My dive buddy Diego and I were descending together; then he gave the signal that he was not okay. We were on our second day of open water dive certification in Monterey. That morning the ocean was rough, surging and murky. The dive instructors almost canceled the training as diving from the beach requires walking from shore into the sea, but if the waves are too large, they can knock over divers onto rocks.
There was no reason to doubt Diego’s ability. He is a firefighter, massively built, and is training in sea rescues. When Diego signaled to go up, I hesitated, unsure of what to do. I thought about going up with him, but In my confusion my mask filled with water, then I gulped in sea water. I couldn’t see. I couldn’t breathe. I started to thrash. At that moment, I said to myself, “Misako, you are panicking” It was as if I were watching my drama calmly from a distance. I pressed the regulator, and air filled my mouth, I breathed once, twice and then I could feel my heart racing. “Not a problem, just relax,” said that same inner voice. I looked up, exhaled through my nose to clear my mask, then I could see my instructors asking me if I was okay. I signaled “so-so” and sat on the bottom, under the 20 ft of water, until my heart slowed and I could once again breathe naturally. I was okay.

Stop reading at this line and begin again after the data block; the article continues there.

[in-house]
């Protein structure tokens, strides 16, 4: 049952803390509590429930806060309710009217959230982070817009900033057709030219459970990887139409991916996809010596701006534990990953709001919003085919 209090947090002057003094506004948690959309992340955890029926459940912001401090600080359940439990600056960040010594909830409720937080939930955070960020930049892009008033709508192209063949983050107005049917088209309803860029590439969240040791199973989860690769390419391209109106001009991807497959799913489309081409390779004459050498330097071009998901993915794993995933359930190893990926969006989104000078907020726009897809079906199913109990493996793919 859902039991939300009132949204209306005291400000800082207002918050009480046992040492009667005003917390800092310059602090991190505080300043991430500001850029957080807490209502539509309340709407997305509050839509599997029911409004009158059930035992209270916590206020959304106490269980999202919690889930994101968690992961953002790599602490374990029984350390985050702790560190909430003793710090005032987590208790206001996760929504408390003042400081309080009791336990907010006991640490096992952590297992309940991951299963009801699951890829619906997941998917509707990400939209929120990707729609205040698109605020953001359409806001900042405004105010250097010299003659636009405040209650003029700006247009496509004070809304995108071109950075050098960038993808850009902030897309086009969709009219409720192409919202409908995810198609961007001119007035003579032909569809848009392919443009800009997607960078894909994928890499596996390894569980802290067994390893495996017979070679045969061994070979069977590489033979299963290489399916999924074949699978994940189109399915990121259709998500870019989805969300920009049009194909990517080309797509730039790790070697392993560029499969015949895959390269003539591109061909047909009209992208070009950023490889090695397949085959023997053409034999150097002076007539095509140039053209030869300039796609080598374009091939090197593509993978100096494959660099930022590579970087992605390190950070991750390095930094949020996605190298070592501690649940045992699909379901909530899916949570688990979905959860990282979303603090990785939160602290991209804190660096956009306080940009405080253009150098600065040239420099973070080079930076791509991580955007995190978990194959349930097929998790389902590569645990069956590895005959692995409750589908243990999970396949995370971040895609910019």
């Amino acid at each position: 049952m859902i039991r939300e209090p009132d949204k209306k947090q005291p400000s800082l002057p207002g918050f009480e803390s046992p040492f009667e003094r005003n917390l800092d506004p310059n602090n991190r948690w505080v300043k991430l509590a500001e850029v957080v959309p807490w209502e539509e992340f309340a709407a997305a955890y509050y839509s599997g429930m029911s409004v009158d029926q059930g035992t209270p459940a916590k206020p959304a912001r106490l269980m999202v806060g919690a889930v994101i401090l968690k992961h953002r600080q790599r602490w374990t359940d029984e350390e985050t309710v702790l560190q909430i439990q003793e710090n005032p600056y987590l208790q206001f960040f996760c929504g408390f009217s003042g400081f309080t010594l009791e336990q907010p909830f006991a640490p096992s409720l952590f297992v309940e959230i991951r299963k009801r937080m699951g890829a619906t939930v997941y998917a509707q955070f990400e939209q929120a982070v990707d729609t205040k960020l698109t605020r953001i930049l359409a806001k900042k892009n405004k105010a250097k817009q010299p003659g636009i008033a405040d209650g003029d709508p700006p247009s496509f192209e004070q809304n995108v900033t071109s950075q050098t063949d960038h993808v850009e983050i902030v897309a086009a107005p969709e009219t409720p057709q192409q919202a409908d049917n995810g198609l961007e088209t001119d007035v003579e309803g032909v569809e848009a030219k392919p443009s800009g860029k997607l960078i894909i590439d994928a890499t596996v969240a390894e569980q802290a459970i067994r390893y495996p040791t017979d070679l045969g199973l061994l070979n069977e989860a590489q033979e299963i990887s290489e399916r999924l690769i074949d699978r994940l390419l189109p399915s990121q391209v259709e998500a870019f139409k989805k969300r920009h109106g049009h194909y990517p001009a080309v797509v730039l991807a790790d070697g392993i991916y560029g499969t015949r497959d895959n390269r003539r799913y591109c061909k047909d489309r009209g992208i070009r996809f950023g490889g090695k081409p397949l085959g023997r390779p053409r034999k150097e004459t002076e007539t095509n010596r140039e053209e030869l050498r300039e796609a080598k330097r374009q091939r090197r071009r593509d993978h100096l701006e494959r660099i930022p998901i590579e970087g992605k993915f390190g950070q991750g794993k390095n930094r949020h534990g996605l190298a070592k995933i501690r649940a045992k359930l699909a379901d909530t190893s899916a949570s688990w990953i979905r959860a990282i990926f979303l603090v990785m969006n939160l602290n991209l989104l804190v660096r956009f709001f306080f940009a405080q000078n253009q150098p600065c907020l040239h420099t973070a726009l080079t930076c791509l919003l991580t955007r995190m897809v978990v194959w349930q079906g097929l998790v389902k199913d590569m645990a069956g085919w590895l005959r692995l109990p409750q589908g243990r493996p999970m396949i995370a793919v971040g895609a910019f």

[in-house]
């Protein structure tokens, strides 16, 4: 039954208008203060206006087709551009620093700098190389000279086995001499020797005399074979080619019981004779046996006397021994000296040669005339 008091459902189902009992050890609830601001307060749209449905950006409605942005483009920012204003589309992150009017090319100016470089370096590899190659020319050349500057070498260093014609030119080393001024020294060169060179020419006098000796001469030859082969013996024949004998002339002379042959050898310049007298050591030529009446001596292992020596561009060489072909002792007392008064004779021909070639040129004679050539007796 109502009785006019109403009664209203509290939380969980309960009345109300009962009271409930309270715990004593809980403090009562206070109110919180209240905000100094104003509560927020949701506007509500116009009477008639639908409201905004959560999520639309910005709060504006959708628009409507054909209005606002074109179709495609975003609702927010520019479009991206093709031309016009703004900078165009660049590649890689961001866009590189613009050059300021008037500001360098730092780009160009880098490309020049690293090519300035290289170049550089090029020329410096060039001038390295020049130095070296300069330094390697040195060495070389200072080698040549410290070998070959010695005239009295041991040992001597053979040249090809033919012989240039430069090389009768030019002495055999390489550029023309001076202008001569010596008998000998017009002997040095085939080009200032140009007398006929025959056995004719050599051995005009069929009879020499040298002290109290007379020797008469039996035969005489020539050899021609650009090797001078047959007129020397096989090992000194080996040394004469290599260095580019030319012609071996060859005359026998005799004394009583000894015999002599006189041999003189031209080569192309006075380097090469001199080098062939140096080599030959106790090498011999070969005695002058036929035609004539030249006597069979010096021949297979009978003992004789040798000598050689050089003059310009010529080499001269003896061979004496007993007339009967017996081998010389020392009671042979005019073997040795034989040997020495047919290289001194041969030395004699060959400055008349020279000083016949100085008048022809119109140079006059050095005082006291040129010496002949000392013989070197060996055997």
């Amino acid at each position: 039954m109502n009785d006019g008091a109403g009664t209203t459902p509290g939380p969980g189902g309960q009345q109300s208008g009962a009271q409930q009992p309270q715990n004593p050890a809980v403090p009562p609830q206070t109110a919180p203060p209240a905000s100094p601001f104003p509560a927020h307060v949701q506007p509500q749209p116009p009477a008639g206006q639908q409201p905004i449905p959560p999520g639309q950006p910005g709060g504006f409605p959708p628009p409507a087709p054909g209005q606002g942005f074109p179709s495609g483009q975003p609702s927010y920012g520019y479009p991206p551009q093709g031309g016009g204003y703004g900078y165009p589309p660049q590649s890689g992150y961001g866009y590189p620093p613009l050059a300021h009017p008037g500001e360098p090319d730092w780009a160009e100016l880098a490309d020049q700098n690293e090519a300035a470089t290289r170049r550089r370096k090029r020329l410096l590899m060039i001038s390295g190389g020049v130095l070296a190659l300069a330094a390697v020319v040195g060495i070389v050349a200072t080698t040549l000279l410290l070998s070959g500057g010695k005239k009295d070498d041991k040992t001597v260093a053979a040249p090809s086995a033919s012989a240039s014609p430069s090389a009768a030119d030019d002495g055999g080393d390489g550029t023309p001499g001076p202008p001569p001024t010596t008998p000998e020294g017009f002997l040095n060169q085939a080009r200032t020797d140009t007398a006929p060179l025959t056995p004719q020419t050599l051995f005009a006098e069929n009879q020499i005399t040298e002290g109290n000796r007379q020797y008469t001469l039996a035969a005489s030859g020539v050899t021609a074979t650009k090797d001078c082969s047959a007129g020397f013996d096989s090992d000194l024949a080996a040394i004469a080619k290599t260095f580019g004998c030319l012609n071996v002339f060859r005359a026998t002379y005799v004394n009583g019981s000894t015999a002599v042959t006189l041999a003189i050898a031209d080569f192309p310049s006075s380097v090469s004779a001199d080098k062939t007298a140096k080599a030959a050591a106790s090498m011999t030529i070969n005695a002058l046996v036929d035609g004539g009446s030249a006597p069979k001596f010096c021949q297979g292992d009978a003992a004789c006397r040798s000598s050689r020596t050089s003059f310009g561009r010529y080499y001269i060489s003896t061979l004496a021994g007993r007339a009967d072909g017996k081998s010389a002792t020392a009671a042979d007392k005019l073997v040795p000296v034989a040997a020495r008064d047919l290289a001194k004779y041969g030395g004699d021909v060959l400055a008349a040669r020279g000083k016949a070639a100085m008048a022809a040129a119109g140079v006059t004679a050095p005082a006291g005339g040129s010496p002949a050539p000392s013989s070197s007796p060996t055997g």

I later learned that Diego had sea sickness, so he surfaced until it passed. We all finished up the dive and headed back to the beach.
I teach yoga and meditation, and I knew how yoga enables us to relieve daily life stresses. Until that time, however, I had never experienced a full-blown panic attack. I now know that when we practice yoga and meditation, we are cultivating life skills that can literally come to our rescue.